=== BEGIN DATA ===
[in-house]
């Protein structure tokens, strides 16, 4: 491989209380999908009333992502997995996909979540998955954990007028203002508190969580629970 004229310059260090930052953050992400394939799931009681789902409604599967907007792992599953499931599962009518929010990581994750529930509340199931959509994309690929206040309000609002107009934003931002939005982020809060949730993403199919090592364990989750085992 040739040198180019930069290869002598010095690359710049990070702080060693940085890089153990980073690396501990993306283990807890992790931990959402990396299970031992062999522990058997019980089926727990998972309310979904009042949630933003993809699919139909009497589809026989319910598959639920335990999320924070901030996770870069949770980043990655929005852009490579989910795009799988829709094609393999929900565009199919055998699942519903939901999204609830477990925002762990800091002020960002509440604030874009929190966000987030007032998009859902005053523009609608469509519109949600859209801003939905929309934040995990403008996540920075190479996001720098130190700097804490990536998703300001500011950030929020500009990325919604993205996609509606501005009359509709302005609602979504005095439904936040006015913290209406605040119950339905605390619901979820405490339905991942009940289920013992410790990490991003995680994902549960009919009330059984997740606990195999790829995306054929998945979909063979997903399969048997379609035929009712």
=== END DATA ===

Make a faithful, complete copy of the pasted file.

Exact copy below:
[in-house]
């Protein structure tokens, strides 16, 4: 491989209380999908009333992502997995996909979540998955954990007028203002508190969580629970 004229310059260090930052953050992400394939799931009681789902409604599967907007792992599953499931599962009518929010990581994750529930509340199931959509994309690929206040309000609002107009934003931002939005982020809060949730993403199919090592364990989750085992 040739040198180019930069290869002598010095690359710049990070702080060693940085890089153990980073690396501990993306283990807890992790931990959402990396299970031992062999522990058997019980089926727990998972309310979904009042949630933003993809699919139909009497589809026989319910598959639920335990999320924070901030996770870069949770980043990655929005852009490579989910795009799988829709094609393999929900565009199919055998699942519903939901999204609830477990925002762990800091002020960002509440604030874009929190966000987030007032998009859902005053523009609608469509519109949600859209801003939905929309934040995990403008996540920075190479996001720098130190700097804490990536998703300001500011950030929020500009990325919604993205996609509606501005009359509709302005609602979504005095439904936040006015913290209406605040119950339905605390619901979820405490339905991942009940289920013992410790990490991003995680994902549960009919009330059984997740606990195999790829995306054929998945979909063979997903399969048997379609035929009712």